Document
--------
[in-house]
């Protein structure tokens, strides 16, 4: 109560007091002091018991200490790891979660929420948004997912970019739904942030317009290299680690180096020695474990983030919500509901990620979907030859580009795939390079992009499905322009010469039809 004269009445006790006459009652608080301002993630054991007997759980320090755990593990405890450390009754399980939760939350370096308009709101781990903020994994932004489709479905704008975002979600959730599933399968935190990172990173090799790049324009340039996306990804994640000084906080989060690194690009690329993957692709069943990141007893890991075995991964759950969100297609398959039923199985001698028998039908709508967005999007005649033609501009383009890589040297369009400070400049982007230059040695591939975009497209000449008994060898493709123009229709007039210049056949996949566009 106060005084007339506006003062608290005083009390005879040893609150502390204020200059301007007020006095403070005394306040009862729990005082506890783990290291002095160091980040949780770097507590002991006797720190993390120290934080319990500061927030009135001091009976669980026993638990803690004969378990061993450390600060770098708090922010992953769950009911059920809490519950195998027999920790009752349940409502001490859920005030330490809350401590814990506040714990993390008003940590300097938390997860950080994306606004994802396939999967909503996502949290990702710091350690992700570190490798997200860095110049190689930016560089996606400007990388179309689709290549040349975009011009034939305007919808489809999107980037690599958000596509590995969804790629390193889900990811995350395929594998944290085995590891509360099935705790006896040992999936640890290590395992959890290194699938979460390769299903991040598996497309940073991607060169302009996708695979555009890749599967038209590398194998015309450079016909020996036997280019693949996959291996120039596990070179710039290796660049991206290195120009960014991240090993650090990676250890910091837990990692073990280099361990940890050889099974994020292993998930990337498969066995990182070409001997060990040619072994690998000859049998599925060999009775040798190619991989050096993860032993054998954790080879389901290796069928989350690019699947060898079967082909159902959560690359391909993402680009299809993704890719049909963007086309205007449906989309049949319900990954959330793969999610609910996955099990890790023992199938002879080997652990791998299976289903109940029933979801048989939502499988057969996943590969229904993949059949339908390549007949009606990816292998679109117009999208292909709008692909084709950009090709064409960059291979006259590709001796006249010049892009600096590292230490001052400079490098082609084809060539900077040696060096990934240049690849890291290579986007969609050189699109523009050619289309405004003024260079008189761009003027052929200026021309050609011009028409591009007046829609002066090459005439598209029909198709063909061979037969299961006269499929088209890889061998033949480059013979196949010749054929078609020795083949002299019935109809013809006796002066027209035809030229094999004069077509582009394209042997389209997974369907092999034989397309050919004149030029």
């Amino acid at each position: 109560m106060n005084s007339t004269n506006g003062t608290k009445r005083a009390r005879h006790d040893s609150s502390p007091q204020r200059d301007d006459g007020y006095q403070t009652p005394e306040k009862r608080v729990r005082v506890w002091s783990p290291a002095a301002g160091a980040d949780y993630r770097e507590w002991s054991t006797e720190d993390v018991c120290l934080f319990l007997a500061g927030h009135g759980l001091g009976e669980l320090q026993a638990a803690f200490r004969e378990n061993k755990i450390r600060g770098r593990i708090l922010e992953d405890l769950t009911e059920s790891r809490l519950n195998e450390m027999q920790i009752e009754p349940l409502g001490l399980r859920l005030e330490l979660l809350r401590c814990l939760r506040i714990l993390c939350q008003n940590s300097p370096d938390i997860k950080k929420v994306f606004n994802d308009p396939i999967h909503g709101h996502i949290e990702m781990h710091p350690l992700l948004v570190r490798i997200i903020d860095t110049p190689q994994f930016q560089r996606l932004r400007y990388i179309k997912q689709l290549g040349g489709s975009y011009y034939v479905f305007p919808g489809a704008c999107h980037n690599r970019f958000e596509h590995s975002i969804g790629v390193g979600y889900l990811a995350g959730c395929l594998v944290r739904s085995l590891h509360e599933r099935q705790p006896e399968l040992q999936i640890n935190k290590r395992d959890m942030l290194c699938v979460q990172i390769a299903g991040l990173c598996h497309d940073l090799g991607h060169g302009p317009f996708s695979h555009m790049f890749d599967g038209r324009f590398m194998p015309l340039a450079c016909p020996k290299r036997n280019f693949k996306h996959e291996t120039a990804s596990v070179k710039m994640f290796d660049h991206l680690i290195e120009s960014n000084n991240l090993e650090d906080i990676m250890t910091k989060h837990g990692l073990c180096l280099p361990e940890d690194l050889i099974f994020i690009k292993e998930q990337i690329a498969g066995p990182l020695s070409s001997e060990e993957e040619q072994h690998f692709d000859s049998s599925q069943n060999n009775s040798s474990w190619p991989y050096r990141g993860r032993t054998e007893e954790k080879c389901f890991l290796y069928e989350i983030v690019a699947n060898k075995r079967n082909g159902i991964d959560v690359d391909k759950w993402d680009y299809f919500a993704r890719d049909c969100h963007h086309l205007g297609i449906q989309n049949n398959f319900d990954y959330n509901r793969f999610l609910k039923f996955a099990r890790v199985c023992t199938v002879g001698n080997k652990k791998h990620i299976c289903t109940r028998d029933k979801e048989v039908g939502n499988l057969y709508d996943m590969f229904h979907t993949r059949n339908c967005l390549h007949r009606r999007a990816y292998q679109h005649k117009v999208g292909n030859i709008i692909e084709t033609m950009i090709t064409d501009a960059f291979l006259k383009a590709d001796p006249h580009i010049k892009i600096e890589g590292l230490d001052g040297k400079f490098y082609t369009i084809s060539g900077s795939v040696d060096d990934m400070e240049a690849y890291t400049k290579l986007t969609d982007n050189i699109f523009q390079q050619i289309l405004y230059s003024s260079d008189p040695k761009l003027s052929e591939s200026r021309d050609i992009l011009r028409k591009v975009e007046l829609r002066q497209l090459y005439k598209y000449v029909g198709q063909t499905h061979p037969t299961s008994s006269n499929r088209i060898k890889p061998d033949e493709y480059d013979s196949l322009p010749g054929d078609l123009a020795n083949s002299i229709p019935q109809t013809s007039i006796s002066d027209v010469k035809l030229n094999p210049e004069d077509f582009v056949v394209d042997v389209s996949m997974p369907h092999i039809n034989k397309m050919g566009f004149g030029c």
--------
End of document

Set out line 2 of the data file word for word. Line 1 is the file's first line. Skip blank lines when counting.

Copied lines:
């Protein structure tokens, strides 16, 4: 109560007091002091018991200490790891979660929420948004997912970019739904942030317009290299680690180096020695474990983030919500509901990620979907030859580009795939390079992009499905322009010469039809 004269009445006790006459009652608080301002993630054991007997759980320090755990593990405890450390009754399980939760939350370096308009709101781990903020994994932004489709479905704008975002979600959730599933399968935190990172990173090799790049324009340039996306990804994640000084906080989060690194690009690329993957692709069943990141007893890991075995991964759950969100297609398959039923199985001698028998039908709508967005999007005649033609501009383009890589040297369009400070400049982007230059040695591939975009497209000449008994060898493709123009229709007039210049056949996949566009 106060005084007339506006003062608290005083009390005879040893609150502390204020200059301007007020006095403070005394306040009862729990005082506890783990290291002095160091980040949780770097507590002991006797720190993390120290934080319990500061927030009135001091009976669980026993638990803690004969378990061993450390600060770098708090922010992953769950009911059920809490519950195998027999920790009752349940409502001490859920005030330490809350401590814990506040714990993390008003940590300097938390997860950080994306606004994802396939999967909503996502949290990702710091350690992700570190490798997200860095110049190689930016560089996606400007990388179309689709290549040349975009011009034939305007919808489809999107980037690599958000596509590995969804790629390193889900990811995350395929594998944290085995590891509360099935705790006896040992999936640890290590395992959890290194699938979460390769299903991040598996497309940073991607060169302009996708695979555009890749599967038209590398194998015309450079016909020996036997280019693949996959291996120039596990070179710039290796660049991206290195120009960014991240090993650090990676250890910091837990990692073990280099361990940890050889099974994020292993998930990337498969066995990182070409001997060990040619072994690998000859049998599925060999009775040798190619991989050096993860032993054998954790080879389901290796069928989350690019699947060898079967082909159902959560690359391909993402680009299809993704890719049909963007086309205007449906989309049949319900990954959330793969999610609910996955099990890790023992199938002879080997652990791998299976289903109940029933979801048989939502499988057969996943590969229904993949059949339908390549007949009606990816292998679109117009999208292909709008692909084709950009090709064409960059291979006259590709001796006249010049892009600096590292230490001052400079490098082609084809060539900077040696060096990934240049690849890291290579986007969609050189699109523009050619289309405004003024260079008189761009003027052929200026021309050609011009028409591009007046829609002066090459005439598209029909198709063909061979037969299961006269499929088209890889061998033949480059013979196949010749054929078609020795083949002299019935109809013809006796002066027209035809030229094999004069077509582009394209042997389209997974369907092999034989397309050919004149030029």